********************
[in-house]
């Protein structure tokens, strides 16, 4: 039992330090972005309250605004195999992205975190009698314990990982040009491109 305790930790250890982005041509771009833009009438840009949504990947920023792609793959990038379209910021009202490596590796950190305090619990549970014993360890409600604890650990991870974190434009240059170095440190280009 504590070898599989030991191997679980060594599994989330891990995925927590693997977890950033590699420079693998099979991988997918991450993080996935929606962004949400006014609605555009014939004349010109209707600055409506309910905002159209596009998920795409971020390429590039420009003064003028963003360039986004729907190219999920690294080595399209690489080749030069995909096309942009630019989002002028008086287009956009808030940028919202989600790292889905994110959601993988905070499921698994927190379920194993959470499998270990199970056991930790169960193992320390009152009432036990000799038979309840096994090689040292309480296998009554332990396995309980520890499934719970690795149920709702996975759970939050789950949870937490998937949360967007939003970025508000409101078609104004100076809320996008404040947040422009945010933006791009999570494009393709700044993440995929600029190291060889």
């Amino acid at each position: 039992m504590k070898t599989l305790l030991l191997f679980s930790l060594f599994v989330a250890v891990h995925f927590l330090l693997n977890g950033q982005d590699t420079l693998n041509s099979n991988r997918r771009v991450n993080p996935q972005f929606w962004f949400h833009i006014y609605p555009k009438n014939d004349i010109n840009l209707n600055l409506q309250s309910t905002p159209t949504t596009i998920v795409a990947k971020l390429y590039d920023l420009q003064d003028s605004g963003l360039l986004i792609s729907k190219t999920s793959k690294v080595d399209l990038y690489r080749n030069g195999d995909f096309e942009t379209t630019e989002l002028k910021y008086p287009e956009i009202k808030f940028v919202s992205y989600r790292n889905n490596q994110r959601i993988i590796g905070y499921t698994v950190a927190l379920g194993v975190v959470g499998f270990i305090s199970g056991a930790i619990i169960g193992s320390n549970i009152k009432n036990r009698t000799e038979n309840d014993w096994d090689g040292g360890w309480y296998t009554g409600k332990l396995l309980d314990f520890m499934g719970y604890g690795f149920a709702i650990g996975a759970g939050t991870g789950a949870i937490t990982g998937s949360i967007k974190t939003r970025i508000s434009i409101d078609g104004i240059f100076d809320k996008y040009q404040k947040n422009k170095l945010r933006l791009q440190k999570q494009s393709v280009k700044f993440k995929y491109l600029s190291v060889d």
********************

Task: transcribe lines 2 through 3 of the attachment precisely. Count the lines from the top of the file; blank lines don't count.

């Protein structure tokens, strides 16, 4: 039992330090972005309250605004195999992205975190009698314990990982040009491109 305790930790250890982005041509771009833009009438840009949504990947920023792609793959990038379209910021009202490596590796950190305090619990549970014993360890409600604890650990991870974190434009240059170095440190280009 504590070898599989030991191997679980060594599994989330891990995925927590693997977890950033590699420079693998099979991988997918991450993080996935929606962004949400006014609605555009014939004349010109209707600055409506309910905002159209596009998920795409971020390429590039420009003064003028963003360039986004729907190219999920690294080595399209690489080749030069995909096309942009630019989002002028008086287009956009808030940028919202989600790292889905994110959601993988905070499921698994927190379920194993959470499998270990199970056991930790169960193992320390009152009432036990000799038979309840096994090689040292309480296998009554332990396995309980520890499934719970690795149920709702996975759970939050789950949870937490998937949360967007939003970025508000409101078609104004100076809320996008404040947040422009945010933006791009999570494009393709700044993440995929600029190291060889």
């Amino acid at each position: 039992m504590k070898t599989l305790l030991l191997f679980s930790l060594f599994v989330a250890v891990h995925f927590l330090l693997n977890g950033q982005d590699t420079l693998n041509s099979n991988r997918r771009v991450n993080p996935q972005f929606w962004f949400h833009i006014y609605p555009k009438n014939d004349i010109n840009l209707n600055l409506q309250s309910t905002p159209t949504t596009i998920v795409a990947k971020l390429y590039d920023l420009q003064d003028s605004g963003l360039l986004i792609s729907k190219t999920s793959k690294v080595d399209l990038y690489r080749n030069g195999d995909f096309e942009t379209t630019e989002l002028k910021y008086p287009e956009i009202k808030f940028v919202s992205y989600r790292n889905n490596q994110r959601i993988i590796g905070y499921t698994v950190a927190l379920g194993v975190v959470g499998f270990i305090s199970g056991a930790i619990i169960g193992s320390n549970i009152k009432n036990r009698t000799e038979n309840d014993w096994d090689g040292g360890w309480y296998t009554g409600k332990l396995l309980d314990f520890m499934g719970y604890g690795f149920a709702i650990g996975a759970g939050t991870g789950a949870i937490t990982g998937s949360i967007k974190t939003r970025i508000s434009i409101d078609g104004i240059f100076d809320k996008y040009q404040k947040n422009k170095l945010r933006l791009q440190k999570q494009s393709v280009k700044f993440k995929y491109l600029s190291v060889d």